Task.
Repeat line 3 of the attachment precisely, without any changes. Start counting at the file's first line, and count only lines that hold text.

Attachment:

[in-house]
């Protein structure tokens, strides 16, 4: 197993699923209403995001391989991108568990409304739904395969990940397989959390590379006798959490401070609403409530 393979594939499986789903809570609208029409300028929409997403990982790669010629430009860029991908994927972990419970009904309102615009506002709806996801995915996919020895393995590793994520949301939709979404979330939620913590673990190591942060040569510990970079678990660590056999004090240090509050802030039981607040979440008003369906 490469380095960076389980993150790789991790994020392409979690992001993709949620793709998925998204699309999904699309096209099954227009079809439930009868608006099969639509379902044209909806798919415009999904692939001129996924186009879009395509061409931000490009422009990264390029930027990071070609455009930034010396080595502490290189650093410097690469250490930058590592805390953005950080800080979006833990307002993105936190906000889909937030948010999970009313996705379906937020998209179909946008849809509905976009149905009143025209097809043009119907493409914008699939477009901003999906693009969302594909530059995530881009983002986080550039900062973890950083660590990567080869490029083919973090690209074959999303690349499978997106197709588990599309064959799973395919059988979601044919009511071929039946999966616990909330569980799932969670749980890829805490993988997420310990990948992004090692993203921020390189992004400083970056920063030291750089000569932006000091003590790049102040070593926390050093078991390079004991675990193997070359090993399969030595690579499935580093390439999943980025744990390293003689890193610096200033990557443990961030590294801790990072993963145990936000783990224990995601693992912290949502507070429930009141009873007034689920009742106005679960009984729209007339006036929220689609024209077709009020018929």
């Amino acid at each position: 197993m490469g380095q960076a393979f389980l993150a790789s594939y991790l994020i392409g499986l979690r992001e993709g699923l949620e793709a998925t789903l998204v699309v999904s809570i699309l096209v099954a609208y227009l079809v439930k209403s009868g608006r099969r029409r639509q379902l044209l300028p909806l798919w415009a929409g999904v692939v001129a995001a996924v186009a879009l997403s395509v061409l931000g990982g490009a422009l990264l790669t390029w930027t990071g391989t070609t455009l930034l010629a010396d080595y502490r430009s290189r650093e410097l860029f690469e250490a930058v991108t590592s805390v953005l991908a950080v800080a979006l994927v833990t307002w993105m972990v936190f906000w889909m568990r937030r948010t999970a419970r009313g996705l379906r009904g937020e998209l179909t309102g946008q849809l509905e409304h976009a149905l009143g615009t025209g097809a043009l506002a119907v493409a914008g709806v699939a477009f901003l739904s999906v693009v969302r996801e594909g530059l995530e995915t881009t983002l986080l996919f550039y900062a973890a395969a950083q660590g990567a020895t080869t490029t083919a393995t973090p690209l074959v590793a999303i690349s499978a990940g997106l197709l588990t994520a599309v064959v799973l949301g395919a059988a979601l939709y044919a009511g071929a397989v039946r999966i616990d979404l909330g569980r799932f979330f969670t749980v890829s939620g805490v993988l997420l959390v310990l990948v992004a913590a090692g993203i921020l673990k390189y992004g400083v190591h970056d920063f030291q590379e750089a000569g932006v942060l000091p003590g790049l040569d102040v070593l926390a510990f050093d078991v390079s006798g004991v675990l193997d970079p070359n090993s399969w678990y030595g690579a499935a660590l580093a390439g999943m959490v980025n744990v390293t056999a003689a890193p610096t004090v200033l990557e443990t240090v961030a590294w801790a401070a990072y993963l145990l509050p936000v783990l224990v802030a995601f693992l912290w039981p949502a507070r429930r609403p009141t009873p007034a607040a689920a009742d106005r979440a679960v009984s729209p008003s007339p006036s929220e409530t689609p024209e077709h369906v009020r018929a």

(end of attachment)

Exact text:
């Amino acid at each position: 197993m490469g380095q960076a393979f389980l993150a790789s594939y991790l994020i392409g499986l979690r992001e993709g699923l949620e793709a998925t789903l998204v699309v999904s809570i699309l096209v099954a609208y227009l079809v439930k209403s009868g608006r099969r029409r639509q379902l044209l300028p909806l798919w415009a929409g999904v692939v001129a995001a996924v186009a879009l997403s395509v061409l931000g990982g490009a422009l990264l790669t390029w930027t990071g391989t070609t455009l930034l010629a010396d080595y502490r430009s290189r650093e410097l860029f690469e250490a930058v991108t590592s805390v953005l991908a950080v800080a979006l994927v833990t307002w993105m972990v936190f906000w889909m568990r937030r948010t999970a419970r009313g996705l379906r009904g937020e998209l179909t309102g946008q849809l509905e409304h976009a149905l009143g615009t025209g097809a043009l506002a119907v493409a914008g709806v699939a477009f901003l739904s999906v693009v969302r996801e594909g530059l995530e995915t881009t983002l986080l996919f550039y900062a973890a395969a950083q660590g990567a020895t080869t490029t083919a393995t973090p690209l074959v590793a999303i690349s499978a990940g997106l197709l588990t994520a599309v064959v799973l949301g395919a059988a979601l939709y044919a009511g071929a397989v039946r999966i616990d979404l909330g569980r799932f979330f969670t749980v890829s939620g805490v993988l997420l959390v310990l990948v992004a913590a090692g993203i921020l673990k390189y992004g400083v190591h970056d920063f030291q590379e750089a000569g932006v942060l000091p003590g790049l040569d102040v070593l926390a510990f050093d078991v390079s006798g004991v675990l193997d970079p070359n090993s399969w678990y030595g690579a499935a660590l580093a390439g999943m959490v980025n744990v390293t056999a003689a890193p610096t004090v200033l990557e443990t240090v961030a590294w801790a401070a990072y993963l145990l509050p936000v783990l224990v802030a995601f693992l912290w039981p949502a507070r429930r609403p009141t009873p007034a607040a689920a009742d106005r979440a679960v009984s729209p008003s007339p006036s929220e409530t689609p024209e077709h369906v009020r018929a």